Do they pay their directors?

  • There is insufficient disclosure in the accounts to answer this.

Can you get a tax deduction?

  • Yes, both charities.

Is MMA’s online giving secure?

  • There is no mention of security on the first two pages of the giving process.

Where were your (net) donations sent?

  • This is the only information:
    • MMA
      • ‘Medical Grants’: $28K
      • ‘Sponsorship – Tanzania: $6K
      • ‘Sponsorship – Nepal’: $14K
      • ‘Nepal Psychiatrist’: $20K
      • ‘Nepal School Rebuild’: $10K
      • ‘B D Schol Project’: $17K
      • ‘Mvumi Doctor’: $4K
    • MMAOAF
      • ‘Nepal Disabled’: 64K

Is their reporting up-to-date?

  • Yes (but one month late, seven months after their year-end).
    • If you are considering a large donation, I would ask for more up-to-date financial information – the accounts are for a year end that is now over 15 months ago.

Does their reporting comply with the regulator’s requirements?

  • Group AIS 2016:
    • It says that the Group lodged a financial report with the state regulator. But the regulator requires a report for the association on its own.
  • Group Financial Report 2016[5]:
    • This Report is again this year, despite being reviewed by a Chartered Accountant, severely deficient.
    • As part of its ‘transitional reporting requirements’, the ACNC will accept the report that a Victorian incorporated association submits to the Victorian regulator.
    • The ACNC doesn’t say, but it seems reasonable to think that their expectation is that such a report will comply with that regulator’s requirements.
    • However, the Medical Mission_ACNC GROUP’s Financial Report 2016 does not comply with those requirements:
      • It is a report of that covers both MMA and MMAOAF, not just the association.
        • The Victorian legislation requires full information about MMAOAF to be included in the Notes, not consolidated with the figures of the trustee.
      • Note 1 says that ‘The committee has determined that the association is not a reporting entity (sic) and therefore there is no requirement to apply Accounting Standards and other mandatory professional reporting requirements.’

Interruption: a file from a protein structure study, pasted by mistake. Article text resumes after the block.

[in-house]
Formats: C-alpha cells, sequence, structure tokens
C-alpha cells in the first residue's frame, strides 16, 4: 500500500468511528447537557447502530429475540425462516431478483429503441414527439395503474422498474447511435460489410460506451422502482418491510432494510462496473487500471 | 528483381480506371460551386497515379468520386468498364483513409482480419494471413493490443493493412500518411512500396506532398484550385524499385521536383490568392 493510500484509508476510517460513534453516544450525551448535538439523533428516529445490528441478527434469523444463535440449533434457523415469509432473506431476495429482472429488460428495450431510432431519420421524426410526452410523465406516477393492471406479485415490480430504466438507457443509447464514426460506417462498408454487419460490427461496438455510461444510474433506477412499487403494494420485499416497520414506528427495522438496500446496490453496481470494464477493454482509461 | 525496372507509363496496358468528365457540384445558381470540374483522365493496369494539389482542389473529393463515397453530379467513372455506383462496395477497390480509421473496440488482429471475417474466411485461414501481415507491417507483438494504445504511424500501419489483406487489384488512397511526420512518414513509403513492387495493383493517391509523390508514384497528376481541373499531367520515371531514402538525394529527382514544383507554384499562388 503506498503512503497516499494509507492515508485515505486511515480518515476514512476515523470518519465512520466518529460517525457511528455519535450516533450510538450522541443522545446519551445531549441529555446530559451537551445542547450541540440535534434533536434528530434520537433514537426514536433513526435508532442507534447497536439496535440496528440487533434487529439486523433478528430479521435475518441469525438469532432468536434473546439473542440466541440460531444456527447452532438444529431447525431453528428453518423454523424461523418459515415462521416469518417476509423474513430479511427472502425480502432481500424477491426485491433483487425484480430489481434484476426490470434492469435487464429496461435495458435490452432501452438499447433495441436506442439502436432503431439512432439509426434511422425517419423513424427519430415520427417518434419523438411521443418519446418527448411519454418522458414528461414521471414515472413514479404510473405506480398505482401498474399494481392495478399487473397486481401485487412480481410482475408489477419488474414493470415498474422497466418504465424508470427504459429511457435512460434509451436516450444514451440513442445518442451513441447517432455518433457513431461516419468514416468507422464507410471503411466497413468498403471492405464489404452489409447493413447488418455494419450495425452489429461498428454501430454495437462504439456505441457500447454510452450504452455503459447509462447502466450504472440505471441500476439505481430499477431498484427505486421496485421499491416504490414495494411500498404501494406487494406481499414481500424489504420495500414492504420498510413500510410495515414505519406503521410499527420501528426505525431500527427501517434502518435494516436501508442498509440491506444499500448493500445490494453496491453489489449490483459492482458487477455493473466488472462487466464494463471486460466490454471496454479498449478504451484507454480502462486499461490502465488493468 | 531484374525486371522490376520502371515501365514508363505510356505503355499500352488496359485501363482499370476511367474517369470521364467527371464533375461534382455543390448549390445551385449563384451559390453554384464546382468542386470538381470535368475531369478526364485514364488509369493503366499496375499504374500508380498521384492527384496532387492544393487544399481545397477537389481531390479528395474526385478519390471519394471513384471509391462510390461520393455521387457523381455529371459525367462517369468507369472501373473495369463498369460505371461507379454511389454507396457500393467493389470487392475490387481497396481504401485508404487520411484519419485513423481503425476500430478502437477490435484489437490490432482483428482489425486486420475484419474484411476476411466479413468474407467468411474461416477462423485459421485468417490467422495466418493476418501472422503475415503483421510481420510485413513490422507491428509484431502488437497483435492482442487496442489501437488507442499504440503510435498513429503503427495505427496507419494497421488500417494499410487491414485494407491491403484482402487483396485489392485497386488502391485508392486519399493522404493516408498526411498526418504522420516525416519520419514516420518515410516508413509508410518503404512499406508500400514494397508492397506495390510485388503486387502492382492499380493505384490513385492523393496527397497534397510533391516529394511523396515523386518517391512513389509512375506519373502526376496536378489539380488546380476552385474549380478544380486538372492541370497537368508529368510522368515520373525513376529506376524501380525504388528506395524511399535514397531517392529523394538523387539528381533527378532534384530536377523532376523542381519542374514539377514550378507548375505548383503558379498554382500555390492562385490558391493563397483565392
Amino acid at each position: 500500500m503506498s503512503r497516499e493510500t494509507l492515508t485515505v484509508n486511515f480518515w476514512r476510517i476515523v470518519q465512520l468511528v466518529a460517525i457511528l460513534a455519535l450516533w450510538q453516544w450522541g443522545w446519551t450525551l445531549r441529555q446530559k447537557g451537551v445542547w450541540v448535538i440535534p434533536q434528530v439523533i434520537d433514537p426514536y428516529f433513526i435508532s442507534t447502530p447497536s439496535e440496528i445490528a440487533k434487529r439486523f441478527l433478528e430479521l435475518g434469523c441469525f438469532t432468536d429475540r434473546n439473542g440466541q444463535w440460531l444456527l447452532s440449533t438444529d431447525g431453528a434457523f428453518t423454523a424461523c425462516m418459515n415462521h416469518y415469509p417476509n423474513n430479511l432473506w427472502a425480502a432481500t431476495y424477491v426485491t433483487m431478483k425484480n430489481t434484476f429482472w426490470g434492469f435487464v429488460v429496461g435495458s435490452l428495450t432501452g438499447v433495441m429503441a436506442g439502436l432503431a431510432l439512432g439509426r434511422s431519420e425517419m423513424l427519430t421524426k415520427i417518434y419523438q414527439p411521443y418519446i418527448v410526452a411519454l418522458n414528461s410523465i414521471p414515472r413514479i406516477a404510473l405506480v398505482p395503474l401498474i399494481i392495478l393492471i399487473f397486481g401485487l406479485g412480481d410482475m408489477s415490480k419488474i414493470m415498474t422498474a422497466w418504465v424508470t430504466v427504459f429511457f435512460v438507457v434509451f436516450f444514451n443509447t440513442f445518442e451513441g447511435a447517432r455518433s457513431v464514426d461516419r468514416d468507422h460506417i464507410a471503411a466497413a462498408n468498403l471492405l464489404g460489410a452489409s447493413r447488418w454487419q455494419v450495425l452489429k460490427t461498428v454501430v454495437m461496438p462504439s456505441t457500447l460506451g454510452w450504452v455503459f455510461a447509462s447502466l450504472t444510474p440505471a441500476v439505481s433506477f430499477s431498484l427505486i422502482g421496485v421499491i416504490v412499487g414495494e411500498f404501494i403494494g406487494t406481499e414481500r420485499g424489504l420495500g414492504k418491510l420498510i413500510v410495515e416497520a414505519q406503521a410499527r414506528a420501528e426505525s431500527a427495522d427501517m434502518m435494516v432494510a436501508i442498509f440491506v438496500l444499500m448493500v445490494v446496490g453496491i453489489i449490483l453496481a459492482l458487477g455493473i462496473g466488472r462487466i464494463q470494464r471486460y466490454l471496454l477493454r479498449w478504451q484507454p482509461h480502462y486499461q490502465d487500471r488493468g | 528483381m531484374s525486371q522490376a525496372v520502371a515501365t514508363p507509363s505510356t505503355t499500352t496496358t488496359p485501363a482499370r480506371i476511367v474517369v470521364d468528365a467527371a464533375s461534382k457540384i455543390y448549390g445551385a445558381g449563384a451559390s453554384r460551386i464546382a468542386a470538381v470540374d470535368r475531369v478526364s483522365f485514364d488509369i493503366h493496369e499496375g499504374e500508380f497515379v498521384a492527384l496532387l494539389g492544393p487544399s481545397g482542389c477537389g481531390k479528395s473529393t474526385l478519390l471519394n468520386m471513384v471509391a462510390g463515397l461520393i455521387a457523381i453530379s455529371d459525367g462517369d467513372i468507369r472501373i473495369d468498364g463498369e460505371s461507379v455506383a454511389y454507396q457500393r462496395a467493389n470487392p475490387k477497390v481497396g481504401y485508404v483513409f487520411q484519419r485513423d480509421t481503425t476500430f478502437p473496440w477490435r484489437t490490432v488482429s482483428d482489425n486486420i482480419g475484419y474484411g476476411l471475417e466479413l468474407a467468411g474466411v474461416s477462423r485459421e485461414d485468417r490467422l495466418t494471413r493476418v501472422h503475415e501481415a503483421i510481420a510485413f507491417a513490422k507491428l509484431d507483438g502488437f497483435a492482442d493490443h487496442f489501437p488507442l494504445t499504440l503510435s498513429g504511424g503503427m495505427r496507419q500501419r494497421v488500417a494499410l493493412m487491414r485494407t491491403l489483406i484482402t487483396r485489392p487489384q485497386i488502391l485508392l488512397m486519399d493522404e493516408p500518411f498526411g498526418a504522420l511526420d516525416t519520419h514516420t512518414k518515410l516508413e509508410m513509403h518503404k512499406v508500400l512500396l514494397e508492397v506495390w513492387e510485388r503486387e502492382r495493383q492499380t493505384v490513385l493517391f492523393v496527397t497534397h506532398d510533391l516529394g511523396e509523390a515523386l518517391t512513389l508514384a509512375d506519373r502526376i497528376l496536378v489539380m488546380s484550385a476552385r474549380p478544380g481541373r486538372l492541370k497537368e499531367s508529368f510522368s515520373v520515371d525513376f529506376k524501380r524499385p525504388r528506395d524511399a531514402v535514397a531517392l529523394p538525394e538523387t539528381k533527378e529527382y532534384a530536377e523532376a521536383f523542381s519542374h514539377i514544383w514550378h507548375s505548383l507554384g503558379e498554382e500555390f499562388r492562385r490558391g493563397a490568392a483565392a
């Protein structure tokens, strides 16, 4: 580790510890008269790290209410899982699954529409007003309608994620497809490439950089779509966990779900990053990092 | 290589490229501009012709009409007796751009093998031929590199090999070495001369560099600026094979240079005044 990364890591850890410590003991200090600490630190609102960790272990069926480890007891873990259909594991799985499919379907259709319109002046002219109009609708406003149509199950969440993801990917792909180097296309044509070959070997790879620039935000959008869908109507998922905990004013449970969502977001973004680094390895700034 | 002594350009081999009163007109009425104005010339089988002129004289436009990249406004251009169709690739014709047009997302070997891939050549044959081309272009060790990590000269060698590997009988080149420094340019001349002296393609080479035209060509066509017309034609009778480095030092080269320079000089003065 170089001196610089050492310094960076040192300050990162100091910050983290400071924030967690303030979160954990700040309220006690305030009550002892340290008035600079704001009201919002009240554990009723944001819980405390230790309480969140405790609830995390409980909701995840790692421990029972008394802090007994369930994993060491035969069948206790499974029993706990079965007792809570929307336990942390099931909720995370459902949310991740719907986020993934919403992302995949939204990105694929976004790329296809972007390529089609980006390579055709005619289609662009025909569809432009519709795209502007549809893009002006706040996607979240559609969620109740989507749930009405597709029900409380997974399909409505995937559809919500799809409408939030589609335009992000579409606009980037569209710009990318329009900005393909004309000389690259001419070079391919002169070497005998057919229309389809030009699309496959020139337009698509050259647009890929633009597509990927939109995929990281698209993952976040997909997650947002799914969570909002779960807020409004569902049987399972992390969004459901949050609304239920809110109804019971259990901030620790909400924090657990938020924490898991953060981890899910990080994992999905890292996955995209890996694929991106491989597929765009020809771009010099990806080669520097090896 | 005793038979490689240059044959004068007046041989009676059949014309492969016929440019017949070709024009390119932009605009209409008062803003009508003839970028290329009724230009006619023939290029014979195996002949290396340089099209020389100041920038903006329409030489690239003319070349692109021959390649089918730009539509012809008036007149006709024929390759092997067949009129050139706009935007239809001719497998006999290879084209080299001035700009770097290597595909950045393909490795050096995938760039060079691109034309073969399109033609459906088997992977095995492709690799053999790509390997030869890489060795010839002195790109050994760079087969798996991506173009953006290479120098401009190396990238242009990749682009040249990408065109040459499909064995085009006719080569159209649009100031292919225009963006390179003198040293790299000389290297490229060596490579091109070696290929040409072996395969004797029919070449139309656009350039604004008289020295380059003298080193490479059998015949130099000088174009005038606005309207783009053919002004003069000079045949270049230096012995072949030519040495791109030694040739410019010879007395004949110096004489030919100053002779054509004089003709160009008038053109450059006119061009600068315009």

• Not only is this implication untrue, but the Victorian legislation makes it clear that the Accounting Standards are very much required:
          • ‘Financial statements must contain:

income and expenditure (Income Statement) for your association’s financial year

assets and liabilities (Balance Sheet) at the end of its financial year

other documents required by accounting standards, such as a cash flow statement

notes to the account, which must include:

information required by the accounting standards

information necessary to give a true and fair view

information required by the provisions of the Act and its regulations.’

    • The Report is (again) missing two of the four required financial statements.
    • The statements are not described as consolidated financial statements.A cash statement of flows is (again) provided rather than an accrual-based statement.
    • The committee members (again) do not say why they think that MMA is not a reporting entity, and therefore subject to the lower disclosure standards of special purpose financial statements.
      • They are effectively saying that there are no users, either present or prospective, who are dependent on the standard type of financial statements, general purpose financial statements. For an organisation with760+ Supporters around Australia’, this lacks credibility.